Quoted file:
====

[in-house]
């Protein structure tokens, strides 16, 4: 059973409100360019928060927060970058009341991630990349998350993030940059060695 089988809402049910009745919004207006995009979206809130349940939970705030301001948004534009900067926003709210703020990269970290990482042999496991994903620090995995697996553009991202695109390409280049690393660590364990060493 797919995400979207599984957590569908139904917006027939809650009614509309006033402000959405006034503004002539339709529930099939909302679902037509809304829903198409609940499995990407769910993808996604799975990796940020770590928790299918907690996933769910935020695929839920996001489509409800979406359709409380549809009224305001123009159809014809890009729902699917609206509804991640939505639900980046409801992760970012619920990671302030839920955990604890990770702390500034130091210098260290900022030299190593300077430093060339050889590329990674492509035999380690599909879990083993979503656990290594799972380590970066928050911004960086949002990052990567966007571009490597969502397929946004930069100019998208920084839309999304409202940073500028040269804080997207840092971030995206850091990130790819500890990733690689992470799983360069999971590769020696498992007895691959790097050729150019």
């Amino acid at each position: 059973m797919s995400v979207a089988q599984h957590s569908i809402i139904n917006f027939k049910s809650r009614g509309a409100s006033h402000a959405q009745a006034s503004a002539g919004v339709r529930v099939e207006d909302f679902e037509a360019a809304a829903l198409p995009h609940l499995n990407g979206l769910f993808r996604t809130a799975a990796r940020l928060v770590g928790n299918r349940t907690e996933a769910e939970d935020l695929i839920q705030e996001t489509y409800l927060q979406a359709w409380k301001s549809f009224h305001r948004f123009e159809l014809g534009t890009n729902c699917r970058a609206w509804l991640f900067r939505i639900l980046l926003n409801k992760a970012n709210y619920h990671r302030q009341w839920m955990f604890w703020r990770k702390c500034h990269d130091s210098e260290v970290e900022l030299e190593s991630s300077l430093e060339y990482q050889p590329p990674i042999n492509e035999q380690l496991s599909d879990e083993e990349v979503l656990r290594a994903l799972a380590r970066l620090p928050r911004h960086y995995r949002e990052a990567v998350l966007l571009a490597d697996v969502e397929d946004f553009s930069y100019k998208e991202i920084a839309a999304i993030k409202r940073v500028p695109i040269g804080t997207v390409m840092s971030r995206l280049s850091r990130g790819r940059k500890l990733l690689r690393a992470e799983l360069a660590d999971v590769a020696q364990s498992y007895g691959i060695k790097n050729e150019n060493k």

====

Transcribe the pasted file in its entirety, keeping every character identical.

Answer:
[in-house]
């Protein structure tokens, strides 16, 4: 059973409100360019928060927060970058009341991630990349998350993030940059060695 089988809402049910009745919004207006995009979206809130349940939970705030301001948004534009900067926003709210703020990269970290990482042999496991994903620090995995697996553009991202695109390409280049690393660590364990060493 797919995400979207599984957590569908139904917006027939809650009614509309006033402000959405006034503004002539339709529930099939909302679902037509809304829903198409609940499995990407769910993808996604799975990796940020770590928790299918907690996933769910935020695929839920996001489509409800979406359709409380549809009224305001123009159809014809890009729902699917609206509804991640939505639900980046409801992760970012619920990671302030839920955990604890990770702390500034130091210098260290900022030299190593300077430093060339050889590329990674492509035999380690599909879990083993979503656990290594799972380590970066928050911004960086949002990052990567966007571009490597969502397929946004930069100019998208920084839309999304409202940073500028040269804080997207840092971030995206850091990130790819500890990733690689992470799983360069999971590769020696498992007895691959790097050729150019």
């Amino acid at each position: 059973m797919s995400v979207a089988q599984h957590s569908i809402i139904n917006f027939k049910s809650r009614g509309a409100s006033h402000a959405q009745a006034s503004a002539g919004v339709r529930v099939e207006d909302f679902e037509a360019a809304a829903l198409p995009h609940l499995n990407g979206l769910f993808r996604t809130a799975a990796r940020l928060v770590g928790n299918r349940t907690e996933a769910e939970d935020l695929i839920q705030e996001t489509y409800l927060q979406a359709w409380k301001s549809f009224h305001r948004f123009e159809l014809g534009t890009n729902c699917r970058a609206w509804l991640f900067r939505i639900l980046l926003n409801k992760a970012n709210y619920h990671r302030q009341w839920m955990f604890w703020r990770k702390c500034h990269d130091s210098e260290v970290e900022l030299e190593s991630s300077l430093e060339y990482q050889p590329p990674i042999n492509e035999q380690l496991s599909d879990e083993e990349v979503l656990r290594a994903l799972a380590r970066l620090p928050r911004h960086y995995r949002e990052a990567v998350l966007l571009a490597d697996v969502e397929d946004f553009s930069y100019k998208e991202i920084a839309a999304i993030k409202r940073v500028p695109i040269g804080t997207v390409m840092s971030r995206l280049s850091r990130g790819r940059k500890l990733l690689r690393a992470e799983l360069a660590d999971v590769a020696q364990s498992y007895g691959i060695k790097n050729e150019n060493k």